Why Don’t More Conservatives Get Ph.D.’s?

by Feb 21, 2008Uncategorized1 comment

An article in the Chronicle of Higher Education mentions some of the findings from a study done by a mixed-political-affiliation couple asking why conservatives don’t get Ph.D.’s as often as liberals. The couple, Matthew Woessner and April Kelly-Woessner issued their findings in a report titled, “Left Pipeline: Why Conservatives Don’t Get Doctorates.”

There was some evidence that the already overwhelming number of liberals and moderates in the professoriate (90%, the article says) is self-replicating, but that’s not where the Woessners focused their answer.

Instead the Woessners looked at differences in interests and personality. They found that in a variety of ways, conservative students were less interested than liberals in subject matter that often leads to doctoral degrees, and less interested in doing the kinds of things that professors spend their time doing.

I find this to be a little too convenient:

For example, liberal students reported valuing intellectual freedom, creativity, and the chance to write original work and make a theoretical contribution to science.

But this was interesting and plausible:

They outnumbered conservative students two to one in the humanities and social sciences—which are among the fields most likely to produce interest in doctoral study. Conservative students, however, put more value on personal achievement and orderliness, and on practical professions, like accounting and computer science, that could earn them lots of money.

And this stuck out to me the most:

The Woessners also found that conservative students put a higher priority than liberal ones on raising a family. That does not always fit well with a career in academe, where people often delay childbearing until after they earn tenure.

I find that to be fairly persuasive. I myself am about to enter my first year of marriage while working on a dissertation. It’s not likely to be easy. And I’ve seen others drop out of our Ph.D. (or other graduate) programs because of wife and marriage, baby carriage.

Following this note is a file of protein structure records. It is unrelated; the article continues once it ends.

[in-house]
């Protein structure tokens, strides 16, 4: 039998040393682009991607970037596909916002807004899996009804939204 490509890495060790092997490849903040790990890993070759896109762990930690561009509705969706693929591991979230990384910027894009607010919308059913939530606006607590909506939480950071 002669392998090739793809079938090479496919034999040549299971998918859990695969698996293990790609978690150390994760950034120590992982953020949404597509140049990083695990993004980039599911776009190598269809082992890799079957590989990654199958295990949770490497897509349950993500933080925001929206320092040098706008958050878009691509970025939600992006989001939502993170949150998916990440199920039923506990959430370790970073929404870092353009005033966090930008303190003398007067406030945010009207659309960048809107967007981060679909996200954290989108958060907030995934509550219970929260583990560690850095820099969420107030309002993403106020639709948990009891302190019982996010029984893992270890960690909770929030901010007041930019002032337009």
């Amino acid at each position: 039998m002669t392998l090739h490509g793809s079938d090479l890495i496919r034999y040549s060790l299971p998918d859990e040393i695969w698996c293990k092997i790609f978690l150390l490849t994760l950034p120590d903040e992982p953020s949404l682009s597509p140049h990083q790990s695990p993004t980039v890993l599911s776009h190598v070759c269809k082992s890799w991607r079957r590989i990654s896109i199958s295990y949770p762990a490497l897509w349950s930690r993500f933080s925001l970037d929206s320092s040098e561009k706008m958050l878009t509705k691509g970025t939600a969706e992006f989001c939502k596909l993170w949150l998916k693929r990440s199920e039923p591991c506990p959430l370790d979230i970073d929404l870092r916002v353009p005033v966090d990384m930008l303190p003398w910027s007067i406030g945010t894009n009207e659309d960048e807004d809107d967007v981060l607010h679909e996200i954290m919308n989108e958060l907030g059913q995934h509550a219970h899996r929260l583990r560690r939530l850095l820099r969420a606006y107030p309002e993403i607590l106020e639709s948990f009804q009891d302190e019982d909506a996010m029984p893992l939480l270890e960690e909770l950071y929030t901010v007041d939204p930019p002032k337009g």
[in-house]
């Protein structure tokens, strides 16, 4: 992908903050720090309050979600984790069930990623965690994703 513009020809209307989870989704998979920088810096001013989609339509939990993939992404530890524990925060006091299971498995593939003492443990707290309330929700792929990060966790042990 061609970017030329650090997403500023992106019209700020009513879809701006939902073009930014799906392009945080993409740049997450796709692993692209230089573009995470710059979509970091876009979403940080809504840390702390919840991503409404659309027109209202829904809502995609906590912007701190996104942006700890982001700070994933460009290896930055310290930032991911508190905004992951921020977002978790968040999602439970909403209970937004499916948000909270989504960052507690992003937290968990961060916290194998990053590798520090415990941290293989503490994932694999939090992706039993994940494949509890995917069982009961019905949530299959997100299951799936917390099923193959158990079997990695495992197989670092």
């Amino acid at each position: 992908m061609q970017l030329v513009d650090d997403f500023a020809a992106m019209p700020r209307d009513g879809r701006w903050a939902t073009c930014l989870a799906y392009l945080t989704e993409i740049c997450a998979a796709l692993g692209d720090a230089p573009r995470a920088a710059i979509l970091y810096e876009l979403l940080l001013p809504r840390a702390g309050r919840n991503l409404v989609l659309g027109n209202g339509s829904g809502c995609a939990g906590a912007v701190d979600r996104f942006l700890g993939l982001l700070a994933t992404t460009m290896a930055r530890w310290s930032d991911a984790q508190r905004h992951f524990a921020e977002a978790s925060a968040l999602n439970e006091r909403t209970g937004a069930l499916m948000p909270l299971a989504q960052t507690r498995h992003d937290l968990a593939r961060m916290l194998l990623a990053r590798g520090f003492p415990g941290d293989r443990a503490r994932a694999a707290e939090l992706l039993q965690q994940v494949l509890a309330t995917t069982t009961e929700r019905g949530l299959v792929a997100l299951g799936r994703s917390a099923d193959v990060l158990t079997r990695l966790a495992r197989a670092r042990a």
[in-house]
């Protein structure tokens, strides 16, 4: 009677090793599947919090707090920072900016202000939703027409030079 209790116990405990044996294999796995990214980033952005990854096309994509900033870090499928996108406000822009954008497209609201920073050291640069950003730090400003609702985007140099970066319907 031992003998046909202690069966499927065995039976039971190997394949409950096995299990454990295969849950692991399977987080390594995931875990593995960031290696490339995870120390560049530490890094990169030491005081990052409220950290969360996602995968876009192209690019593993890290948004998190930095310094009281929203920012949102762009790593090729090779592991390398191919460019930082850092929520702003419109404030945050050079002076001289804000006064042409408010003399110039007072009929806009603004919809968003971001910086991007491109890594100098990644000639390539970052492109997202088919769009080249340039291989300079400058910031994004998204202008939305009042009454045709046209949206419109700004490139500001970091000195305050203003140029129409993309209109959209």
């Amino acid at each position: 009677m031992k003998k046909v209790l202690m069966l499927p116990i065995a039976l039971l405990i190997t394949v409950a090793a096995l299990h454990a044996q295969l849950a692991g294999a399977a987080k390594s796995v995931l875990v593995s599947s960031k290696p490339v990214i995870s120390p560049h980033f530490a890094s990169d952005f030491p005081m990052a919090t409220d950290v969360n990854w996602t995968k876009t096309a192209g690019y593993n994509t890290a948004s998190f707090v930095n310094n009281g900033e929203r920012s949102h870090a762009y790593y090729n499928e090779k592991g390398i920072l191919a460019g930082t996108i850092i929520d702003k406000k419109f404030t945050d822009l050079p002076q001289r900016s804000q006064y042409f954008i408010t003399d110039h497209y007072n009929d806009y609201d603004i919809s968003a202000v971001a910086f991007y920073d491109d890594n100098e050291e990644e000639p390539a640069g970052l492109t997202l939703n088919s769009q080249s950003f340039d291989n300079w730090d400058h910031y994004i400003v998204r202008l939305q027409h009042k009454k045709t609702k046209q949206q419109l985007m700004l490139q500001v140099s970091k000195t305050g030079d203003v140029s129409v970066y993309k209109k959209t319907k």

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1 Comment
  1. werpor

    I see no betterment in society since progressives, i.e. reactionary’s, intruded into government. Clearly though they have made their claims to betterment based on their privileged position within government and the chairs they occupy within the academy from which they pontificate endlessly about making way for their own betterment. Progressivism is mob rule by a factional minority. Progressives hold their noses while sniffing that the “deplorables” are forgetting to know their places.
    Their brand of betterment relies on the labour of those deplorables they distain. They pimp the system living comfortably on the avails extracted from the very people they deplore. By mob rule I suggest the rake off is rather like a protection racket. They charge the public for presuming to offer protection from certain big bad wolves. Anyone actually paying attention to the claims they make for their importance — after adding up the cost to society for their specious insights — may very well stand slacked jawed in amazement. Smart they may well be — if skimming the cream off the milk is an admirable skill — while at the same time complaining about the price of milk is admirable.
    The academicians I know are like Isaiah Berlin’s hedgehogs — the one thing hedgehogs understand, he writes, is if hedgehogs are to be on an equal footing with foxes they must be big, i.e. organized. Why else do hedgehogs love big government. There, they can peddle their degrees without having to test their theories in the marketplace. Clever that! The cost though to society is a vague sense that these hedgehogs cannot see the forest for the trees. To my way of thinking academicians are more like bees than hedgehogs; drones.